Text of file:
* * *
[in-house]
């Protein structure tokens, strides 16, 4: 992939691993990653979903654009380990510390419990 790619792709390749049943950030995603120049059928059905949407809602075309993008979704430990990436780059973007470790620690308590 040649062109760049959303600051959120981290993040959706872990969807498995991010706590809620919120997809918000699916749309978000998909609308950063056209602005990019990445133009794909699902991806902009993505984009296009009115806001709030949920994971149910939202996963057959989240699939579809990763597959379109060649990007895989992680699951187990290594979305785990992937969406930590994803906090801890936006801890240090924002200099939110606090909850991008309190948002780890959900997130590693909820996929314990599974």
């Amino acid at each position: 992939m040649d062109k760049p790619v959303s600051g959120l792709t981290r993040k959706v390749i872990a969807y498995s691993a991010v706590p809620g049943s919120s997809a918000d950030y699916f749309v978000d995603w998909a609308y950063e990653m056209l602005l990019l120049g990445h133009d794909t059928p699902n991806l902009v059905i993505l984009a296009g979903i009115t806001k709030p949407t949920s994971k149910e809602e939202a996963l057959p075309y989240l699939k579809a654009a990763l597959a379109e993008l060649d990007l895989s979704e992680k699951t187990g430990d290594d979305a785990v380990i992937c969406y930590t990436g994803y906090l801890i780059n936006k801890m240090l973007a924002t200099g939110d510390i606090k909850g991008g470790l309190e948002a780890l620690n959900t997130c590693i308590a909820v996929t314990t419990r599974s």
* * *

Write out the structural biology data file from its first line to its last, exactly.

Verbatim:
[in-house]
């Protein structure tokens, strides 16, 4: 992939691993990653979903654009380990510390419990 790619792709390749049943950030995603120049059928059905949407809602075309993008979704430990990436780059973007470790620690308590 040649062109760049959303600051959120981290993040959706872990969807498995991010706590809620919120997809918000699916749309978000998909609308950063056209602005990019990445133009794909699902991806902009993505984009296009009115806001709030949920994971149910939202996963057959989240699939579809990763597959379109060649990007895989992680699951187990290594979305785990992937969406930590994803906090801890936006801890240090924002200099939110606090909850991008309190948002780890959900997130590693909820996929314990599974």
């Amino acid at each position: 992939m040649d062109k760049p790619v959303s600051g959120l792709t981290r993040k959706v390749i872990a969807y498995s691993a991010v706590p809620g049943s919120s997809a918000d950030y699916f749309v978000d995603w998909a609308y950063e990653m056209l602005l990019l120049g990445h133009d794909t059928p699902n991806l902009v059905i993505l984009a296009g979903i009115t806001k709030p949407t949920s994971k149910e809602e939202a996963l057959p075309y989240l699939k579809a654009a990763l597959a379109e993008l060649d990007l895989s979704e992680k699951t187990g430990d290594d979305a785990v380990i992937c969406y930590t990436g994803y906090l801890i780059n936006k801890m240090l973007a924002t200099g939110d510390i606090k909850g991008g470790l309190e948002a780890l620690n959900t997130c590693i308590a909820v996929t314990t419990r599974s």